Lost Memories, Indelible Memories

  Today at the Foreign Correspondents' Club in Japan (FCCJ) in Tokyo, I saw an upcoming Japanese film (preview screening) about an aging mother and her son, based on a true story on a famous Japanese novelist Yasushi Inoue who was once nominated for Nobel Literature Prize. The film is titled "Chronicle of My Mother" ("Waga haha no ki" in Japanese), directed by Masato Harada, and opens in Japan later this month (on Saturday April 28). This film won the Special Grand Prix of the Jury at the Montreal World Film Festival last year.

 This film is about the relationship between a famous writer (played by Koji Yakusho) and his aging mother (Kirin Kiki), since he was an child during World War II and his golden age in 1960s. During the war, when he was 5 years old, his mother left him in the rural village of Izu Peninsula, and she took her other children (his two sisters) to Taiwan to follow her husband who was an army surgeon and was moved and stationed there. Though he had a relative in the village, he was raised by a stranger, an old lady in the village, until he became 11 when the lady passed away. Up to that point, he could not meet his mother and sisters, and thought that he was abandoned by his mother not only these childhood years in Izu, but also for decades, even when he was widely recognized as a leading novelist in Japan in 1950s and 60s.

  The relationship between the writer and his mother started to change when she started to develop dementia (or possibly Alzheimer) around 1960. His family (wife and three daughters) and extended family (two sisters) took a considerable care of the mother, and the writer spent more time with his mother. Though she is a cheerful lady with a good sense of humor in nature, her behavior gradually change from comical to stubborn, and seriously ill. After helping his decaying mother for many years, one day the writer finally find his mother's deep love and agony. It was spoken by her mouth as a long monologue, when the two was casually talking about their lives during the war.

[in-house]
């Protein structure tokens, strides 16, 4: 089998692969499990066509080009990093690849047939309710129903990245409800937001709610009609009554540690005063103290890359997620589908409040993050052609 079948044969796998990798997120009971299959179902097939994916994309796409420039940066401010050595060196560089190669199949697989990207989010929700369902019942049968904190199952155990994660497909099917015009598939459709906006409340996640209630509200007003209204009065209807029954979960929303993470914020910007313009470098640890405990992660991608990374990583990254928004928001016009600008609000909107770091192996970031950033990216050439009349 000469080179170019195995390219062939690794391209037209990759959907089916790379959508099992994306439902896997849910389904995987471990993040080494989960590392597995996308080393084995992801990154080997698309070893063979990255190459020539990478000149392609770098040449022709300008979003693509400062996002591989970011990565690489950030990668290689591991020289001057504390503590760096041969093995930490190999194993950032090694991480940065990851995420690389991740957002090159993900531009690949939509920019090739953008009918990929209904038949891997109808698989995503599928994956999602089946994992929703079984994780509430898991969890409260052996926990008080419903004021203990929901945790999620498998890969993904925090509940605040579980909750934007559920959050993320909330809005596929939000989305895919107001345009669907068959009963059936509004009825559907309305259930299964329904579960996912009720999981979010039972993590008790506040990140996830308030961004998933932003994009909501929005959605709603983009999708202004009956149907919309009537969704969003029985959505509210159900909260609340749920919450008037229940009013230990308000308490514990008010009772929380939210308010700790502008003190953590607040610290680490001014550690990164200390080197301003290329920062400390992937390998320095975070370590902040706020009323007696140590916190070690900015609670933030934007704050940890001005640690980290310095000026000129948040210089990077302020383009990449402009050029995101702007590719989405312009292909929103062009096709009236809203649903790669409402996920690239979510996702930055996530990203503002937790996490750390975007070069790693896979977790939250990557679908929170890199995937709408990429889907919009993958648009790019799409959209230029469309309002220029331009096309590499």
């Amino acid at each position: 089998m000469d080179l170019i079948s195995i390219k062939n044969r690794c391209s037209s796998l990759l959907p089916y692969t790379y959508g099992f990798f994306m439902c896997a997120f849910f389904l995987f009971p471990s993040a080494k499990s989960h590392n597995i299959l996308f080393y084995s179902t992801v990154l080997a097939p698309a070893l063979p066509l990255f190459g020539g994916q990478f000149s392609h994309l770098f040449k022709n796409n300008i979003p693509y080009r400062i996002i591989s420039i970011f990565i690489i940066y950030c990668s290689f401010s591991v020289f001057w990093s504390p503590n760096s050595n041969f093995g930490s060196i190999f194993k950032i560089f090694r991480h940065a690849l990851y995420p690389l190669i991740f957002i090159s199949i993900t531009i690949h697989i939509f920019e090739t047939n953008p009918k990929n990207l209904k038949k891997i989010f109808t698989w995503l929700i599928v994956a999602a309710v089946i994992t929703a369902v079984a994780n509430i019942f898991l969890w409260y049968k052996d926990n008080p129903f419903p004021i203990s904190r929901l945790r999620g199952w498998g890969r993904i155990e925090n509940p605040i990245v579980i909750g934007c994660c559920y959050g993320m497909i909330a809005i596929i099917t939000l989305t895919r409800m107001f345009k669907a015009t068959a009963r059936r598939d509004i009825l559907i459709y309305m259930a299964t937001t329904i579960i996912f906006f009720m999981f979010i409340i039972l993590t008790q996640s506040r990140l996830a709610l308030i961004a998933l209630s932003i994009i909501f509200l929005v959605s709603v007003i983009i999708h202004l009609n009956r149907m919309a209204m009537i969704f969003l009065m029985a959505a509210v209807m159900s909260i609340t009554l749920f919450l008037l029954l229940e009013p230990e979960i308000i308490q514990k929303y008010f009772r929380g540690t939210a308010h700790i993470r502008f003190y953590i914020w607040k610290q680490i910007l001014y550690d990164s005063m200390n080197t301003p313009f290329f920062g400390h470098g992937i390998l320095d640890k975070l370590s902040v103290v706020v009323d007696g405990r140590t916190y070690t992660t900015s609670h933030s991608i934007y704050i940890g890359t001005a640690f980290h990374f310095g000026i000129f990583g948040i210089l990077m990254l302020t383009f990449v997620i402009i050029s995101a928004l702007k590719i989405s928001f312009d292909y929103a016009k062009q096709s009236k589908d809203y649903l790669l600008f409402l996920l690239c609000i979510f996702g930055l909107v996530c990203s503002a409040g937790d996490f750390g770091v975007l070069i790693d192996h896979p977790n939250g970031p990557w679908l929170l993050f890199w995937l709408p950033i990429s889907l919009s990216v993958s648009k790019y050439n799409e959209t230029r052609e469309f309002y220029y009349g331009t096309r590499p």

The acting of the mother (Kirin Kiki) and the son/writer (Koji Yakusho) in this scene was overwhelmingly moving, and tears bursted to flow from my eyes, and I could not stop them for too long. See the trailer (though in Japanese) in the Youtube video above.

  The screening was followed by Q & A session, with the director Masato Harada and leading actor Koji Yakusho and the actress Kirin Kiki for an hour.

  After the Q & A, a cocktail party was held.  We had a chance to meet and chat with the actors and the director in a friendly and informal atmosphere. Great film, great actors, and of course, many credits go to the director!

  This is a must-see film, notably for those who have an aging family member(s). This is the best Japanese film I have seen over the past 5 years or so. I sincerely hope this film will be nominated for oscars and win the Best Foreign Film Award.


  Because this film is not released overseas yet, there are little information on the film available in English. Following the press conference (Q & A) at FCCJ tonight, more articles on this film will appear on media very soon. IMDb website provides basic info about the film:






Posted on Wednesday 18 April 2012